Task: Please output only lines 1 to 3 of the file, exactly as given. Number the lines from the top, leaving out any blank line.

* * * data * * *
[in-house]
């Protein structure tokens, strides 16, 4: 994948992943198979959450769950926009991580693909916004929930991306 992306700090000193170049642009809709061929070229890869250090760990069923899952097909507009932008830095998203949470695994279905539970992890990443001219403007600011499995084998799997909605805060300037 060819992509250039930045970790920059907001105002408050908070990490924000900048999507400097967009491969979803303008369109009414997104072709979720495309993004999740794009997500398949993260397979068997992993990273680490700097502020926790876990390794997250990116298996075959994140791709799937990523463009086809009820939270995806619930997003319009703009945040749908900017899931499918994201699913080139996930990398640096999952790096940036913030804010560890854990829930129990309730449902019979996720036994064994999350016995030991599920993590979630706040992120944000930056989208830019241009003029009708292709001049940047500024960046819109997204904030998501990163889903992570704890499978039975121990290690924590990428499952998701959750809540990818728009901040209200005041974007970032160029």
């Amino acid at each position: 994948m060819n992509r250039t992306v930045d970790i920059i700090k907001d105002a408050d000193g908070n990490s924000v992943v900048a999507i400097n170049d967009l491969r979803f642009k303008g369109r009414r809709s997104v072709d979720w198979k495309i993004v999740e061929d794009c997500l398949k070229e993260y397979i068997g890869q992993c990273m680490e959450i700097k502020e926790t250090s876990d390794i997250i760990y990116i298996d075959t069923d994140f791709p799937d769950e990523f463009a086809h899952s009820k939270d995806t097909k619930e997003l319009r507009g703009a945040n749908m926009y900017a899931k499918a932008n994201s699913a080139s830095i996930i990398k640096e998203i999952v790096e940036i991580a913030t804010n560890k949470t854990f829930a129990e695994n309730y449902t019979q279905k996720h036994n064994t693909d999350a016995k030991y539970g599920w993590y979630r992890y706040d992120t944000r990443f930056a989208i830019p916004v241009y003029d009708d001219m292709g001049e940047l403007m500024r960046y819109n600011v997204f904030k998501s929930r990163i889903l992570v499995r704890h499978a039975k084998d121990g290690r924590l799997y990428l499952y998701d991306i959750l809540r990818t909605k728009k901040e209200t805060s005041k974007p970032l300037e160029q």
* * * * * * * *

[in-house]
């Protein structure tokens, strides 16, 4: 994948992943198979959450769950926009991580693909916004929930991306 992306700090000193170049642009809709061929070229890869250090760990069923899952097909507009932008830095998203949470695994279905539970992890990443001219403007600011499995084998799997909605805060300037 060819992509250039930045970790920059907001105002408050908070990490924000900048999507400097967009491969979803303008369109009414997104072709979720495309993004999740794009997500398949993260397979068997992993990273680490700097502020926790876990390794997250990116298996075959994140791709799937990523463009086809009820939270995806619930997003319009703009945040749908900017899931499918994201699913080139996930990398640096999952790096940036913030804010560890854990829930129990309730449902019979996720036994064994999350016995030991599920993590979630706040992120944000930056989208830019241009003029009708292709001049940047500024960046819109997204904030998501990163889903992570704890499978039975121990290690924590990428499952998701959750809540990818728009901040209200005041974007970032160029």
């Amino acid at each position: 994948m060819n992509r250039t992306v930045d970790i920059i700090k907001d105002a408050d000193g908070n990490s924000v992943v900048a999507i400097n170049d967009l491969r979803f642009k303008g369109r009414r809709s997104v072709d979720w198979k495309i993004v999740e061929d794009c997500l398949k070229e993260y397979i068997g890869q992993c990273m680490e959450i700097k502020e926790t250090s876990d390794i997250i760990y990116i298996d075959t069923d994140f791709p799937d769950e990523f463009a086809h899952s009820k939270d995806t097909k619930e997003l319009r507009g703009a945040n749908m926009y900017a899931k499918a932008n994201s699913a080139s830095i996930i990398k640096e998203i999952v790096e940036i991580a913030t804010n560890k949470t854990f829930a129990e695994n309730y449902t019979q279905k996720h036994n064994t693909d999350a016995k030991y539970g599920w993590y979630r992890y706040d992120t944000r990443f930056a989208i830019p916004v241009y003029d009708d001219m292709g001049e940047l403007m500024r960046y819109n600011v997204f904030k998501s929930r990163i889903l992570v499995r704890h499978a039975k084998d121990g290690r924590l799997y990428l499952y998701d991306i959750l809540r990818t909605k728009k901040e209200t805060s005041k974007p970032l300037e160029q």